Consider the trajectory $$(\boldsymbol{u}_0, \boldsymbol{x}_0=\boldsymbol{0}),(\boldsymbol{u}_1, \boldsymbol{x}_1),\dotsc,(\boldsymbol{u}_T, \boldsymbol{x}_T)\in\mathbb{R}^n\times\mathbb{R}^p$$ of input-state pairs generated by the recursion \begin{align} \boldsymbol{x}_{t}=\nabla f(\boldsymbol{A}_\star\boldsymbol{x}_{t-1}+\boldsymbol{B}_\star\boldsymbol{u}_{t-1})\,,\label{eq:RNN} \end{align} where $$\nabla f$$ is the gradient of a given differentiable and convex function $$f$$, and $$\boldsymbol{A}_\star\in\mathbb{R}^{n\times n}$$, $$\boldsymbol{B}_\star\in\mathbb{R}^{n\times p}$$ are model parametrs we want to estimate. This observation model generalizes some common recurrent neural net (RNN) models. In particular, an RNN with Rectified Linear Unit (ReLU) activations can be expressed in the above form by choosing \begin{align*} f(\boldsymbol{x})\overset{\mathrm{\scriptscriptstyle def}}{=} \frac{1}{2}\sum_{i=1}^n {\left(\max\left\{x_i,0\right\}\right)}^2\,. \end{align*} Let $$\beta>0$$ be a sufficiently large normalizing parameter. We can express the recursion \eqref{eq:RNN} equivalently in terms of \begin{align*} \boldsymbol{C}_\star=\begin{bmatrix} \boldsymbol{A}_\star & \beta^{-1}\boldsymbol{B}_\star\end{bmatrix} \end{align*} and \begin{align*} \boldsymbol{z}_t=\begin{bmatrix}\boldsymbol{x}_t\\ \beta\boldsymbol{u}_t\end{bmatrix}\,. \end{align*} Namely, for $$t\ge 1$$ we have the recursion \begin{align*} \boldsymbol{z}_t=\begin{bmatrix}\nabla f(\boldsymbol{C}_\star\boldsymbol{z}_{t-1})\\ \beta \boldsymbol{u}_t \end{bmatrix}\,, \end{align*} and at $$t=0$$ we have \begin{align*} \boldsymbol{z}_0=\begin{bmatrix} \boldsymbol{0}\\ \beta \boldsymbol{u}_0 \end{bmatrix}\,. \end{align*} It follows from the convexity of $$f$$ and \eqref{eq:RNN} that \begin{align*} f(\boldsymbol{C}\boldsymbol{z}_{t-1})-\langle\boldsymbol{x}_t, \boldsymbol{C}\boldsymbol{z}_{t-1}\rangle \ge f(\boldsymbol{C}_\star\boldsymbol{z}_{t-1})-\langle\boldsymbol{x}_t, \boldsymbol{C}_\star\boldsymbol{z}_{t-1} \rangle\,. \end{align*} Therefore, we can formulate a convex program as an estimator for $$\boldsymbol{C}_\star$$: \begin{align*} \widehat{\boldsymbol{C}} = \operatorname*{argmin}_{\boldsymbol{C}}\ \sum_{t=1}^T f(\boldsymbol{C}\boldsymbol{z}_{t-1})-\langle\boldsymbol{x}_t, \boldsymbol{C}\boldsymbol{z}_{t-1}\rangle\,. \end{align*} In [BR19], under some additional assumptions on the nonlinearity and the distribution of the input, we showed that, with high probability, a time horizon $$T$$ that scales with $$n+p$$, up to logarithmic factors, suffices for exact recovery of $$\boldsymbol{C}_\star$$ from a single trajectory.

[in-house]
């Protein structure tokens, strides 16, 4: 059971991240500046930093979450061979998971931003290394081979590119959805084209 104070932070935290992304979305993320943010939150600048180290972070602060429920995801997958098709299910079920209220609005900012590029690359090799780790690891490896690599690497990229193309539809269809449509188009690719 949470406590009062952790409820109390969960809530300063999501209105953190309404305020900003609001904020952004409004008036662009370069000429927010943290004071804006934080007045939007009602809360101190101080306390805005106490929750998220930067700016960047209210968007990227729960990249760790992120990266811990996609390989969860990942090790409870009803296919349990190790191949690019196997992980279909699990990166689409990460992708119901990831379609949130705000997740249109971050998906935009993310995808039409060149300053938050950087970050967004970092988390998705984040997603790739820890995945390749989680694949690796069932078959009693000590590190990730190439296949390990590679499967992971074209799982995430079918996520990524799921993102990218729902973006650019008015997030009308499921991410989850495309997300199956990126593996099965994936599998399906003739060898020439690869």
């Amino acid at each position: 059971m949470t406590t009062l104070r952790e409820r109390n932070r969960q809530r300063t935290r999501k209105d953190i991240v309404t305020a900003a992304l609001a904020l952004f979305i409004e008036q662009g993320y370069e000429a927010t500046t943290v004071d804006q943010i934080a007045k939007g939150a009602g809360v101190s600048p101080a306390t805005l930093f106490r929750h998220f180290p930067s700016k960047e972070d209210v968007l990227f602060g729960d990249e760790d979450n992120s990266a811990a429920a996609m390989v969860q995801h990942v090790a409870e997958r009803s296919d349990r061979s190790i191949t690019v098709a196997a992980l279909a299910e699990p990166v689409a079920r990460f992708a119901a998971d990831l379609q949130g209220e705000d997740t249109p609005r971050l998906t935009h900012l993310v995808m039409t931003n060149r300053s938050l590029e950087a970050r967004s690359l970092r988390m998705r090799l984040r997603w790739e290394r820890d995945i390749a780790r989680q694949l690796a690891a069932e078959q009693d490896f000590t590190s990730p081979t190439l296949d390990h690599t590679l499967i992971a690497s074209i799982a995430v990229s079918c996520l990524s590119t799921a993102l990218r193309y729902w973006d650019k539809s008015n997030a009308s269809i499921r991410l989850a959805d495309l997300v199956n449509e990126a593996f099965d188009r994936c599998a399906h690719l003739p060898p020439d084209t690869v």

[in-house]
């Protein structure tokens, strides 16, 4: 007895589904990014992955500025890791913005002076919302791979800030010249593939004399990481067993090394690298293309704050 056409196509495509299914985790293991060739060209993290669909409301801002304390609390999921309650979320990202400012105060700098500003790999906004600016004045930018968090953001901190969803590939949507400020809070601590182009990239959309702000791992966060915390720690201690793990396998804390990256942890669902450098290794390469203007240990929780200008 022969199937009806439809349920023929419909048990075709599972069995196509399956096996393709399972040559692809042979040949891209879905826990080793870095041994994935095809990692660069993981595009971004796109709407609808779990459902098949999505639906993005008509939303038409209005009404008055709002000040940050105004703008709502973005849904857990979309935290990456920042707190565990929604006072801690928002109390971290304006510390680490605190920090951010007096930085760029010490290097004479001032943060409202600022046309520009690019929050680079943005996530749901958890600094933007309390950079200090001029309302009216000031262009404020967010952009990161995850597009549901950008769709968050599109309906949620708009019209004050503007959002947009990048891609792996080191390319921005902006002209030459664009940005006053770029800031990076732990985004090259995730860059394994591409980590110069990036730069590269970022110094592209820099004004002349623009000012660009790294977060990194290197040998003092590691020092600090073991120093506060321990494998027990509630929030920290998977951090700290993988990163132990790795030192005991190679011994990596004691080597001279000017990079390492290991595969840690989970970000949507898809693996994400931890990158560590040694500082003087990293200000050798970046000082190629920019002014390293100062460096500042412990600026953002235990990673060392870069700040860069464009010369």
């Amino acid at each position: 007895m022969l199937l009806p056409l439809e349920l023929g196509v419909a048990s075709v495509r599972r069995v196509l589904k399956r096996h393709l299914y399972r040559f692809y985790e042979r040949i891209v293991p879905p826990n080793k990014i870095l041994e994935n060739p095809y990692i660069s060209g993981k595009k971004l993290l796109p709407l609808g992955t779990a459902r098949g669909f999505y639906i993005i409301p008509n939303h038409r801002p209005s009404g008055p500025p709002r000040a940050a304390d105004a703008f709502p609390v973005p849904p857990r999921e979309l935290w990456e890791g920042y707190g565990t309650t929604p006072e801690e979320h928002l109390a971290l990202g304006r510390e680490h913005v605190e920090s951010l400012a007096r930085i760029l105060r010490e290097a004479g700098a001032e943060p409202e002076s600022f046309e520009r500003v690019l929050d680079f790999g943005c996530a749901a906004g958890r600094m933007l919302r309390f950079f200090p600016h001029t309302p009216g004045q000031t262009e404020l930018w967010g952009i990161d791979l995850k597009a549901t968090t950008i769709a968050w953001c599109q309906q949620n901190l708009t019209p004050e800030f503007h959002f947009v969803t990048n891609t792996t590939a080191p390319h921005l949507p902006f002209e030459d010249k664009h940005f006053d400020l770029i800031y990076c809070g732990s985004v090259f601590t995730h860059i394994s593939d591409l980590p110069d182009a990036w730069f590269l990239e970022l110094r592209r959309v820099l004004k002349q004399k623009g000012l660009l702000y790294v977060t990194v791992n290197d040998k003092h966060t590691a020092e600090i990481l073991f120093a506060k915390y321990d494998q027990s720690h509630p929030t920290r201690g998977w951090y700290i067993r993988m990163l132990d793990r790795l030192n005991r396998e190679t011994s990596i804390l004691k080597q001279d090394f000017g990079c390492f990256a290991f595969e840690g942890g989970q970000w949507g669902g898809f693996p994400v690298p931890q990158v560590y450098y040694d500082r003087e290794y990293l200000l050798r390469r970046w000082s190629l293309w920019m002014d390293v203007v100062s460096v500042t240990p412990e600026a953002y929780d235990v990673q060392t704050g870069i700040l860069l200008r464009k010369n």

#### Bibliography

[BR19] S. Bahmani and J. Romberg, 2019.

We provide a computationally tractable method to address a large class of parametric regression problems that involve difference of convex (DC) observation functions. This class of regression problems are much broader than those with the convex observation'' model considered in Part (I) because many non-convex functions can be written in DC form as well. In the considered observation model, we measure $$\boldsymbol{x}_\star\in\mathbb{R}^N$$ indirectly as \begin{align*} y_m & = f_m(\boldsymbol{x}_\star) - g_m(\boldsymbol{x}_\star) + \xi_m\,, & m=1,\dotsc,M\,, \end{align*} where the pairs of functions $$(f_m,\,g_m)$$ are i.i.d. copies of a pair of random convex functions $$(f,\,g)$$, and $$\xi_m$$ denotes the noise as in Part (I). Assuming that we have access to \begin{align} \boldsymbol{a}_0 & \approx \frac{1}{2M}\sum_{m=1}^M\nabla f_m(\boldsymbol{x}_\star) + \nabla g_m(\boldsymbol{x}_\star)\,,\label{a0-approx} \end{align} where the approximation has a certain precise form, then we formulate the estimator $$\widehat{\boldsymbol{x}}$$ of $$\boldsymbol{x}_\star$$ as \begin{align*} \widehat{\boldsymbol{x}} & = \operatorname*{argmax}_{\boldsymbol{x}}\ \langle\boldsymbol{a}_0, \boldsymbol{x}\rangle - \frac{1}{M}\sum_{m=1}^M \max \left\lbrace f_m(\boldsymbol{x}) - y_m, g_m(\boldsymbol{x}) \right\rbrace\,. \end{align*} Under mild non-degeneracy and regularity assumptions, we established in [Bah18] a sample complexity for guaranteed accuracy of $$\widehat{\boldsymbol{x}}$$ using a PAC-Bayesian analysis. To provide a concrete example we also studied bilinear regression with standard Gaussian factors as a special case; for this problem we also described a method to create a vector $$\boldsymbol{a}_0$$ that provably satisfies the required approximation \eqref{a0-approx}.

#### Bibliography

[Bah18] S. Bahmani, Elect. J. Statistics, 13(1): 1978–2011, 2019.

#### Problem statement